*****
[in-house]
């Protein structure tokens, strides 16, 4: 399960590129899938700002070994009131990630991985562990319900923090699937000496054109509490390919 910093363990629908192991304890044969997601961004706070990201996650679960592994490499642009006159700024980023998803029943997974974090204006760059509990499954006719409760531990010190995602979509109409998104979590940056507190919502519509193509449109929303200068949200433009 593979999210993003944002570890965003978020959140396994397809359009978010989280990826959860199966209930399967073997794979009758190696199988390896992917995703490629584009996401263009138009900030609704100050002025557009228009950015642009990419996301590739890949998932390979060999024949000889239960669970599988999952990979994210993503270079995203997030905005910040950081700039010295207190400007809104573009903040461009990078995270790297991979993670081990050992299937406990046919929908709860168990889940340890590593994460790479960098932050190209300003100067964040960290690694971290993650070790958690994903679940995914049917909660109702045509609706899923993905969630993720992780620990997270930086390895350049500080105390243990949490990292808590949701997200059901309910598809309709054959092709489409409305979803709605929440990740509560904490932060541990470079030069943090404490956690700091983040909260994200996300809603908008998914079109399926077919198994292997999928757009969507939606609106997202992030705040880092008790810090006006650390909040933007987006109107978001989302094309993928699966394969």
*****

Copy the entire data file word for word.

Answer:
[in-house]
């Protein structure tokens, strides 16, 4: 399960590129899938700002070994009131990630991985562990319900923090699937000496054109509490390919 910093363990629908192991304890044969997601961004706070990201996650679960592994490499642009006159700024980023998803029943997974974090204006760059509990499954006719409760531990010190995602979509109409998104979590940056507190919502519509193509449109929303200068949200433009 593979999210993003944002570890965003978020959140396994397809359009978010989280990826959860199966209930399967073997794979009758190696199988390896992917995703490629584009996401263009138009900030609704100050002025557009228009950015642009990419996301590739890949998932390979060999024949000889239960669970599988999952990979994210993503270079995203997030905005910040950081700039010295207190400007809104573009903040461009990078995270790297991979993670081990050992299937406990046919929908709860168990889940340890590593994460790479960098932050190209300003100067964040960290690694971290993650070790958690994903679940995914049917909660109702045509609706899923993905969630993720992780620990997270930086390895350049500080105390243990949490990292808590949701997200059901309910598809309709054959092709489409409305979803709605929440990740509560904490932060541990470079030069943090404490956690700091983040909260994200996300809603908008998914079109399926077919198994292997999928757009969507939606609106997202992030705040880092008790810090006006650390909040933007987006109107978001989302094309993928699966394969």